Do most campgrounds with bear "traffic" have food boxes at each site that would hold a small grill? If not, is putting in the back of our Cherokee a better bet, or is that just asking for the jeep to get destroyed? (OK, I am seeing that Allstate ad with the bbq blowing up the SUV too...... ).

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Old 02-09-2016, 07:22 AM   #8
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So much depends on the bear activity local to your campsite. We camp all over the Rockies, and many campgrounds have bear warnings up. If your talk to the campground hosts, most say there hasn't been any recent bear activity,mbut the way that happens is that everyone keeps clean camps and don't tempt the bears. In recent years, many more campgrounds are adding bear boxes, but they are generally shared by two or more campsites. It wouldn't be appropriate to put a big grill in one and not let the tent camper next door have a place to store their food.

We just don't store any food anywhere except inside the trailer - none in the storage compartments. We also move our small grill inside the truck, stored in a plastic tub to keep the truck clean. I also store my outside stove in the same place (we frequently cook outside, just because we like it).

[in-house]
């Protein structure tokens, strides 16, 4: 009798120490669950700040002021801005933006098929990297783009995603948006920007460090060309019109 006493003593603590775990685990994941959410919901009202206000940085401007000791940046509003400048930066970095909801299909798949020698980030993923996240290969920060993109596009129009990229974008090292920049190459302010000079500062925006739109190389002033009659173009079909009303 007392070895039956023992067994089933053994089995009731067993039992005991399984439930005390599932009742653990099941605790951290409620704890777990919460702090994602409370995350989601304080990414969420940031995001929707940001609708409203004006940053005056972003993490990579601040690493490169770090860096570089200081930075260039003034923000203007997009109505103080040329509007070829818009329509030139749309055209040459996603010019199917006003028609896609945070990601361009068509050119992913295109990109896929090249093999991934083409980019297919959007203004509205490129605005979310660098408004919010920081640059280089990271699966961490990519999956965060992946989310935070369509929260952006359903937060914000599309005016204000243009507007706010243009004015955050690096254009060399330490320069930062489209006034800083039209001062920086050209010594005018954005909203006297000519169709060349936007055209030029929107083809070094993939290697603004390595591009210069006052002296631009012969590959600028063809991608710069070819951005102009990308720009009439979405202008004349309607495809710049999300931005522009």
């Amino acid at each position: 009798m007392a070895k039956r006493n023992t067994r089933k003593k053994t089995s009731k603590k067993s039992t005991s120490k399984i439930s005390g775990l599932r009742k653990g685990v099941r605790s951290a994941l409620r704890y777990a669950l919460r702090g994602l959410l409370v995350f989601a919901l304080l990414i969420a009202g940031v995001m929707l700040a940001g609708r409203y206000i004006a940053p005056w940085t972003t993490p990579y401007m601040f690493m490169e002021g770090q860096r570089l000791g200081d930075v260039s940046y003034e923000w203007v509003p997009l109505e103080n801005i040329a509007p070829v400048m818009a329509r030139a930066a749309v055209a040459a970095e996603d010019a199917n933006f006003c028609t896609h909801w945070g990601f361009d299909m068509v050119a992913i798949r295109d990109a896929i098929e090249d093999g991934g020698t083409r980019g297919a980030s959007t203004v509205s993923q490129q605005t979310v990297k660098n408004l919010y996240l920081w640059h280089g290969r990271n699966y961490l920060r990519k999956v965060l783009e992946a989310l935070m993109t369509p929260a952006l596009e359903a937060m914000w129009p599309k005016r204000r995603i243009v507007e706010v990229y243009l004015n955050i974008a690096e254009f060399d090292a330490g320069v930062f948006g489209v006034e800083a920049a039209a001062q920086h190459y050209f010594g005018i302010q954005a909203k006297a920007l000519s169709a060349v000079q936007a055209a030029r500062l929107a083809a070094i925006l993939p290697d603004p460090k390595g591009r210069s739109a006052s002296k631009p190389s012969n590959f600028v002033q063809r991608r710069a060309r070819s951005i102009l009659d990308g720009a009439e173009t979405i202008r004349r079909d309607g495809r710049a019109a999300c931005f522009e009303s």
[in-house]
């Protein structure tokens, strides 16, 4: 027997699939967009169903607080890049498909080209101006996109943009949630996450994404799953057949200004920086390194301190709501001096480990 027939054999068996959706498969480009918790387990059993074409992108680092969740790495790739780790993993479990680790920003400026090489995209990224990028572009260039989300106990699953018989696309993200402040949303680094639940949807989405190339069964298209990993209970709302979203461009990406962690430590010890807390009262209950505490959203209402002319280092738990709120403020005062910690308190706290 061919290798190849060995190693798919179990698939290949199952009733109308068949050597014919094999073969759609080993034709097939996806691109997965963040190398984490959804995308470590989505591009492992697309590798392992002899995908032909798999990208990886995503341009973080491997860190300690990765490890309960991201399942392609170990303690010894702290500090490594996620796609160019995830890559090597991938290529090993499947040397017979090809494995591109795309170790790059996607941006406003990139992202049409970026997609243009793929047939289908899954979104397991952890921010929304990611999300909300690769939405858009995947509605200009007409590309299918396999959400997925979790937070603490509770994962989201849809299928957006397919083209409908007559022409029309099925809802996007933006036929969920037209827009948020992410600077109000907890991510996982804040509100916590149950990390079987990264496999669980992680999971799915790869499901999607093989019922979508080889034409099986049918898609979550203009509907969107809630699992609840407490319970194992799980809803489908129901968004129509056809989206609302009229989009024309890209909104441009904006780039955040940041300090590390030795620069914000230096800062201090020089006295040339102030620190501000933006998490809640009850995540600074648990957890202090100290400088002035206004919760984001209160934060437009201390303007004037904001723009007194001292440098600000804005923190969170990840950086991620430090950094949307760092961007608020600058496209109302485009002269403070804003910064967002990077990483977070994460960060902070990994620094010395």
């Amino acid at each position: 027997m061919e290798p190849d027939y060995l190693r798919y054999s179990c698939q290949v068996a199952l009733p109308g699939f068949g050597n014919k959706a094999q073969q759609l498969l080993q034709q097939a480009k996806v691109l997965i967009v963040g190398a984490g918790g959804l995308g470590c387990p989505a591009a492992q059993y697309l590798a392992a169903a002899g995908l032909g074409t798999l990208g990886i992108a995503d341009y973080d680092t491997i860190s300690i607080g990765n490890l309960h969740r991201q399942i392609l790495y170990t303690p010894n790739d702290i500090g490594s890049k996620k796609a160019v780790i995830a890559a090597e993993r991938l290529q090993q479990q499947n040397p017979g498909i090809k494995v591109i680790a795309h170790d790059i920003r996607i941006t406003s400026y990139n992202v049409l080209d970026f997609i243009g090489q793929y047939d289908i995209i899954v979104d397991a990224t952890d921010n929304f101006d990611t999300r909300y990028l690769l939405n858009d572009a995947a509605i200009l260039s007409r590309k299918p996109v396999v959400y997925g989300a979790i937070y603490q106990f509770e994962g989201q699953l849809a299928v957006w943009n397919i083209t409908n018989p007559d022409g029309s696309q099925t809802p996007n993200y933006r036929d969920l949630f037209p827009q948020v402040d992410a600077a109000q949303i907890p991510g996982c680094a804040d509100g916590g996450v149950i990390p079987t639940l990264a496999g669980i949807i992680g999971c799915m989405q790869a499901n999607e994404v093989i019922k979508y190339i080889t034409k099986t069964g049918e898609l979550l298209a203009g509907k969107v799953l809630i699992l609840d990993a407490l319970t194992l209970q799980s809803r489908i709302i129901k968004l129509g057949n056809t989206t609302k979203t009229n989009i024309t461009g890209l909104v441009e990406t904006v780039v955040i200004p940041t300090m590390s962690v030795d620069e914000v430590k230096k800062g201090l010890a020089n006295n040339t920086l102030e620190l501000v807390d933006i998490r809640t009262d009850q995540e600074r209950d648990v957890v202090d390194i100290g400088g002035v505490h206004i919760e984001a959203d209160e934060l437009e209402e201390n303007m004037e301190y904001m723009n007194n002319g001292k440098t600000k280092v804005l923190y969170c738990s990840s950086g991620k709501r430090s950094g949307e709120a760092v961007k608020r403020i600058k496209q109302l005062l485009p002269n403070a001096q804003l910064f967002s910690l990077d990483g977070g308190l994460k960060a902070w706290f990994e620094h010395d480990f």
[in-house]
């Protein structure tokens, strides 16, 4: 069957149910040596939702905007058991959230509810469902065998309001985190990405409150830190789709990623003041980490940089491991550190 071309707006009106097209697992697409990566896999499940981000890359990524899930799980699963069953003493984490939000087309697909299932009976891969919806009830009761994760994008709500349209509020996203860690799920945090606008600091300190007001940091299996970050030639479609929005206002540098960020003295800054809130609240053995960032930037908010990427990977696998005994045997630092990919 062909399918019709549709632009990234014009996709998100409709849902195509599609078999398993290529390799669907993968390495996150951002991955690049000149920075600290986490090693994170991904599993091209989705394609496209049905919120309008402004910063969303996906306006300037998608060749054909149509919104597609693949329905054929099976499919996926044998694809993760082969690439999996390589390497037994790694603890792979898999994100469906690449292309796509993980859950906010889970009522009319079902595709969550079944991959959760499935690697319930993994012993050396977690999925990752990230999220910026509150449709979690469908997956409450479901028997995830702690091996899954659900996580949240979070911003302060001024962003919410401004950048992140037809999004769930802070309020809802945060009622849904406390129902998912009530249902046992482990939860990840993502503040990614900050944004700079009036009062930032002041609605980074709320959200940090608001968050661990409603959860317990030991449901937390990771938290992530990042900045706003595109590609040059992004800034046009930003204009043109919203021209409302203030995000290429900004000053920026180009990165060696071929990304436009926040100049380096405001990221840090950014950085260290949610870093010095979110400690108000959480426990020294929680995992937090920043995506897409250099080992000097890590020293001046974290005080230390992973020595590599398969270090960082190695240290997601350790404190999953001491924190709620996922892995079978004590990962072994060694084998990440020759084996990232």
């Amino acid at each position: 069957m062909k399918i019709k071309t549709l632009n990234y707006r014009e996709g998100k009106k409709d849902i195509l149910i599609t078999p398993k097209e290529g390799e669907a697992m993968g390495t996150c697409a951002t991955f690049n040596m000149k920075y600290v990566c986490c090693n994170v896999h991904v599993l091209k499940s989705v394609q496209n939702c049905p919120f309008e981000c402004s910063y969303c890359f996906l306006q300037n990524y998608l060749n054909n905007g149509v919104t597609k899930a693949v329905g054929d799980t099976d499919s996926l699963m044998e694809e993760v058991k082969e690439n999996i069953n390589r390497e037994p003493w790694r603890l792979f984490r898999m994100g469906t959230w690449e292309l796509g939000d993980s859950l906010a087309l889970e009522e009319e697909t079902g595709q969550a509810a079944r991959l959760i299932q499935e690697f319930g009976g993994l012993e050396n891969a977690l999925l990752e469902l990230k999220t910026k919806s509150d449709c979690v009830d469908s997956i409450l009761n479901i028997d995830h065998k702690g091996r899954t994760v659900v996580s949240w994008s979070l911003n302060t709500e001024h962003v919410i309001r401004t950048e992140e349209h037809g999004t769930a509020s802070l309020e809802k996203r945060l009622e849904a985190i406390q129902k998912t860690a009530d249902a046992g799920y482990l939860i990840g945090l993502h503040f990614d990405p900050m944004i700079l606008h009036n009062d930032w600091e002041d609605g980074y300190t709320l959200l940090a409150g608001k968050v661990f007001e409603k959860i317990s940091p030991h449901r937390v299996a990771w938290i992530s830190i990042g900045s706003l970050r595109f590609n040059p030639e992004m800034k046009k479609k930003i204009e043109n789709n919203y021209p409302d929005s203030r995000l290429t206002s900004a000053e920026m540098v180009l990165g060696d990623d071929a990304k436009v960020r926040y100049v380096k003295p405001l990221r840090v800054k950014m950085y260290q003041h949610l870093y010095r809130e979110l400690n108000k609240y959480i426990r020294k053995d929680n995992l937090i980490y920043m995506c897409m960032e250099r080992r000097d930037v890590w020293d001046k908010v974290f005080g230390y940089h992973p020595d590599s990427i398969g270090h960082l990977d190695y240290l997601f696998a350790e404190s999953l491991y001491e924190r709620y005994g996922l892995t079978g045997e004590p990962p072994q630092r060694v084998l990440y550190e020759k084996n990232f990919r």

If you camp outside of campgrounds (this is the boondocking section after all), talk to the land manager and err on the side of caution. Not doing so might cost a storage door for you, but it will likely cost the bear his or her life.

With hundreds of nights in bear country, we have only had bear incidents twice. Once in Minnesota, next to the Boundary Waters Canoe Wilderness, a bear broke into a pickup topper (not ours) and grabbed some food. Another time we were in Rocky Mountain National Park (Glacier Basin campground), and a bear was cruising the bathrooms looking for edible trash. A park staffer was following, making sure no one bothered the bear. The bear had been doing this for a while, and the folks at the entry booth told us about it.
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Old 02-09-2016, 08:25 AM   #9
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Thank you for the information. I rather be informed of the resources out there than to have an incident caused by MY error.